The Heat have filled Howard’s spot with the hiring of former Minnesota Timberwolves assistant Malik Allen, the former Heat player. Still, a vacancy from previous shuffling remains on Erik Spoelstra’s bench. But Riley recognized that Haslem also has created a rich life away from the court, with several South Florida enterprises, including an Aventura restaurant he operates with Wade. “He wants to buy pizza franchises and stuff,” Riley said. “There’s nothing wrong with that either.”
A peanut butter and jelly sandwich was a tough idea for Rosas and his parents to wrap their heads around. A sandwich? With peanut butter and jelly on it? What sorcery was this? “There is no peanut butter and jelly sandwich in Colombia,” Rosas said. “That’s not part of our culture.” It’s an example of how complicated the assimilation process can be, especially when it came to mastering English, which Rosas and his parents began studying upon their move to Houston. The move had its trying moments, especially as it related to the family they left behind in Colombia. “The opportunity in this country is incredible, and it’s worth the sacrifices that are made, but it’s not easy,” Rosas said. “It’s language. It’s culture, it’s family. Communication isn’t where it’s at today. I remember taping holiday greetings, Christmas greetings to our family in Colombia on an old tape and mailing it over so they could have it and receiving tapes back and forth. That piece of culture and family was different.”
Basketball, Colombia, Houston and now Minnesota. Family has taken on different shapes for Rosas. His family’s migration to America led to a career in basketball. People he worked with in the Rockets and USA Basketball became close friends. Now, there’s a family to form with the Wolves. There are also games to win, but building that kind of familiarity with the Wolves can help with that. “I see the passion and desire for this organization to do something that hasn’t been done,” Rosas said. “They’ve had successes, they’ve had failures, they’ve had challenges, but this market and this fan base, they want something meaningful that has staying power, and that’s our motivation right now.”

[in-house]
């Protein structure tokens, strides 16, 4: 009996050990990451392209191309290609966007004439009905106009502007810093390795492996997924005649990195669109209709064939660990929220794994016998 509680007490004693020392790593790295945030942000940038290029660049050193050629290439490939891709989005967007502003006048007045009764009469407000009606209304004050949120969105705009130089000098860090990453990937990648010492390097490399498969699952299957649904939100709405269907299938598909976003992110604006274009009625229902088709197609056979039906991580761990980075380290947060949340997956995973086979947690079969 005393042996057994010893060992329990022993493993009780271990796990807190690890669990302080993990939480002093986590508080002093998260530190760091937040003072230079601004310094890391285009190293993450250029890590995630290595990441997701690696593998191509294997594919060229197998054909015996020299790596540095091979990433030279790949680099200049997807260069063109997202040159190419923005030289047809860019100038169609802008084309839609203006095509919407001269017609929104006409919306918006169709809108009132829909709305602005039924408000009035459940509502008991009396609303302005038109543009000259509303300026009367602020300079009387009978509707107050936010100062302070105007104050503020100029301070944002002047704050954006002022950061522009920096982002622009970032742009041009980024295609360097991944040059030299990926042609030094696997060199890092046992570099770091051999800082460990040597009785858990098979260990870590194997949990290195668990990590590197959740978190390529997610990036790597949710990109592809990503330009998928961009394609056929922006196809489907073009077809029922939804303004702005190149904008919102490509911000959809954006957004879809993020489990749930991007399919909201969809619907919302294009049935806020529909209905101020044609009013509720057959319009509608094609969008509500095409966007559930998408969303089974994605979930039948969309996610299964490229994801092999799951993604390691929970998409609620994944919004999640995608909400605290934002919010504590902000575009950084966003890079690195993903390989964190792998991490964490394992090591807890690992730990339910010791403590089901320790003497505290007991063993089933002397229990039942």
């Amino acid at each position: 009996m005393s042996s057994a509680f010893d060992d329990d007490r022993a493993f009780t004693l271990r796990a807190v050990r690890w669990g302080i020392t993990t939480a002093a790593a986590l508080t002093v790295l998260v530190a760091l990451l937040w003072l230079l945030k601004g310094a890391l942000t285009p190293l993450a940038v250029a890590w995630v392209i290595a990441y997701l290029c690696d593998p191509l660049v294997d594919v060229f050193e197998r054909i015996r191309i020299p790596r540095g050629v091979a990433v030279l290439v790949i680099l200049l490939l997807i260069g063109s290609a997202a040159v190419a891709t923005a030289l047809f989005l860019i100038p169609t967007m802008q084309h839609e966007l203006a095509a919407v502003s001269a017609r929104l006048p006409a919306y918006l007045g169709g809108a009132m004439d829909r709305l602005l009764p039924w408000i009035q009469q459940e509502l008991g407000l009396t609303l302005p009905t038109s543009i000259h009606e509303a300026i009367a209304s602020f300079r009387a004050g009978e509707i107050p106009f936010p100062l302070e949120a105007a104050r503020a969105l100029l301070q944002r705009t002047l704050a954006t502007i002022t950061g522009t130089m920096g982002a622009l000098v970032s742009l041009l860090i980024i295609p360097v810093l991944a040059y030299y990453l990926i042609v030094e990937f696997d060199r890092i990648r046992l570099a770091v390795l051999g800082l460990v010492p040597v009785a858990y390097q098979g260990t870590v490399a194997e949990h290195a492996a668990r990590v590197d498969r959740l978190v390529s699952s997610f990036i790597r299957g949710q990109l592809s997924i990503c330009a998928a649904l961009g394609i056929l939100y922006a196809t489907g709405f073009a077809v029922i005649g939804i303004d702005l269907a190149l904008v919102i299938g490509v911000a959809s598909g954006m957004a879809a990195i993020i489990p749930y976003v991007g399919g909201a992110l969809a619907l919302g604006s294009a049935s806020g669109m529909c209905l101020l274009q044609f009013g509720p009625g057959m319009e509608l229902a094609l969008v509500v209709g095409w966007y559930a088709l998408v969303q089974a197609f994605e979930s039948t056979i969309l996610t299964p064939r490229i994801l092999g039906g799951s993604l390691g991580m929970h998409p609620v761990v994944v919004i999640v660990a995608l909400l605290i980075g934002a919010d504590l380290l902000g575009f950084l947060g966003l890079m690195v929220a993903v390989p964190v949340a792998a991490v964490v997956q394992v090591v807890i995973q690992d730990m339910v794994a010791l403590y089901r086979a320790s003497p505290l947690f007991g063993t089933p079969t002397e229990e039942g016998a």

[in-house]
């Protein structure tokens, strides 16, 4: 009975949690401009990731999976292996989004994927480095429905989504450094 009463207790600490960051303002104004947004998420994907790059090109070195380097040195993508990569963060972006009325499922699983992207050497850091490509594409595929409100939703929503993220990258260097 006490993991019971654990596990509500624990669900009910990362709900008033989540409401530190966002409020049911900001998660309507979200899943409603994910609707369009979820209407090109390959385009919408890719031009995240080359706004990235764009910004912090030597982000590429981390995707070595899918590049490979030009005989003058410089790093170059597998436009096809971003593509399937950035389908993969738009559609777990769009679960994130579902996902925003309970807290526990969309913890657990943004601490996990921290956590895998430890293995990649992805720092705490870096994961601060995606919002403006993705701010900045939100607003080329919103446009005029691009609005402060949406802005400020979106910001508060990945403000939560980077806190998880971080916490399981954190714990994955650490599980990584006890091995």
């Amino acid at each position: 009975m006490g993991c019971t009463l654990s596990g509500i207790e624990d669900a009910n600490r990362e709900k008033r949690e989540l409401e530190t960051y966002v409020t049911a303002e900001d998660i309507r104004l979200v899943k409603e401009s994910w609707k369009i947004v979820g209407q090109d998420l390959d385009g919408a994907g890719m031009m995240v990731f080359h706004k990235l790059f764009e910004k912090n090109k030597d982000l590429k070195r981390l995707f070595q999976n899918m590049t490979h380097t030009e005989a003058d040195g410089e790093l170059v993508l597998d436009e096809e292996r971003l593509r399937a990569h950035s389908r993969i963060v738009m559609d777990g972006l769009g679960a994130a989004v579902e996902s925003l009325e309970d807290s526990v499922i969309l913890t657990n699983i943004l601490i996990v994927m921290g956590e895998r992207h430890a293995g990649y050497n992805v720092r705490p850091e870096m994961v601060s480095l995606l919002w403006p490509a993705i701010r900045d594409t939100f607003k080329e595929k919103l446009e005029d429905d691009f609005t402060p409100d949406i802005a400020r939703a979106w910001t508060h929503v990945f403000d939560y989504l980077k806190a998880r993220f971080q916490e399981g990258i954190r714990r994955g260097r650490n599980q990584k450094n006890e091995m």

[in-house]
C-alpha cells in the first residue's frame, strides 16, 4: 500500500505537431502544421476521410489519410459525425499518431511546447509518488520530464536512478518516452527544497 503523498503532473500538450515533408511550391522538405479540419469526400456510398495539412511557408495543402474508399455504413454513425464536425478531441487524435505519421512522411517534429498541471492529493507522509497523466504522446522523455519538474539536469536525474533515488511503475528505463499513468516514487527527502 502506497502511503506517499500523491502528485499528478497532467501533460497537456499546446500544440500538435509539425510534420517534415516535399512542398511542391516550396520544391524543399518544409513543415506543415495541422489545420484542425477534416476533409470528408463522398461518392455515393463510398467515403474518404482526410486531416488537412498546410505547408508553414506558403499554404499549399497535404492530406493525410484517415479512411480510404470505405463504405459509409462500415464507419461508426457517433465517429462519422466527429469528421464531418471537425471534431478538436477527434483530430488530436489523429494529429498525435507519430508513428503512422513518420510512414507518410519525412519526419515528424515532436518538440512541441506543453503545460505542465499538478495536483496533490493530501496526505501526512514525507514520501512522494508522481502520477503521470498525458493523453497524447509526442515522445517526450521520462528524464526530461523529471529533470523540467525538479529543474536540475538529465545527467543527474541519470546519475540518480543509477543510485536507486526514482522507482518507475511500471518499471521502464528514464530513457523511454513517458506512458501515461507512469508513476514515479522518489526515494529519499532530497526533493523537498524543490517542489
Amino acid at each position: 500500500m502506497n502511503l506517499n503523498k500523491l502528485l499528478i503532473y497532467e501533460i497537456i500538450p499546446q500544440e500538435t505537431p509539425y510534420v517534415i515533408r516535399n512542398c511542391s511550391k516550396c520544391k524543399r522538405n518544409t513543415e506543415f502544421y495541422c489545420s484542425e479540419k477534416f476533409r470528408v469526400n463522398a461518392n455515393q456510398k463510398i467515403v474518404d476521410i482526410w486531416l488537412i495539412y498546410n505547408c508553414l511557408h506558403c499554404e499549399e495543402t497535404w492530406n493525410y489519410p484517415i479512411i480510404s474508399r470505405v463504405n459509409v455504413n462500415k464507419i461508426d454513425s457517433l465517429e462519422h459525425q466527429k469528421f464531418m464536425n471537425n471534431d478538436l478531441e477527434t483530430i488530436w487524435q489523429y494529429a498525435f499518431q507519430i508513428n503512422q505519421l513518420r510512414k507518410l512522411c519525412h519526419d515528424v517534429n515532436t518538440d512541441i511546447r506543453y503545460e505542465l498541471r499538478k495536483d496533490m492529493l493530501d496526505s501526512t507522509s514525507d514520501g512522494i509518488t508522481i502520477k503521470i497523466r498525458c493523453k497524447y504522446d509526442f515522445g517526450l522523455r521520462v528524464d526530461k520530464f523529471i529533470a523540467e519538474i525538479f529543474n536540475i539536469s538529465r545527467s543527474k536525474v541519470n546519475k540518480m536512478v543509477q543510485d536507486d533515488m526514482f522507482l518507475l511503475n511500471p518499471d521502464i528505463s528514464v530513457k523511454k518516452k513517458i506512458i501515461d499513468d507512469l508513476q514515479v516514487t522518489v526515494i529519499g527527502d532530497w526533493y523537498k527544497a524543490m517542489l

Dario Saric moved to Phoenix Suns with a trade from Minnesota Timberwolves on Friday and he seems to be satisfied with this turn of events. As he tells in his recent interview with, “I’m not sad about this trade, I’m actually happy about it all and glad because I think I didn’t get a fair chance in Minnesota. In Phoenix, I very much expect it. All in all, I’m satisfied.”
But the Sudanese-born Deng is not waiting for the end of his playing days for his next big score. He’s been investing in real estate almost since the time he entered the league in 2004 and has amassed an impressive portfolio—hotels, resorts, condos and apartment buildings—worth $125 million. Deng is part of a new crop of sports stars leveraging their fame and fortunes in new ventures and striking while the iron is hot. In the NBA alone, you have current players like Stephen Curry, Blake Griffin and LeBron James launching film production companies; Andre Iguodala and Kevin Durant are active venture capital investors; and Carmelo Anthony and Derrick Rose are also engaged in large-scale real estate deals. “If you know the market and you are using your leverage and doing the right deals, it is really nonstop with the opportunities,” Deng says.
Storyline: Real Estate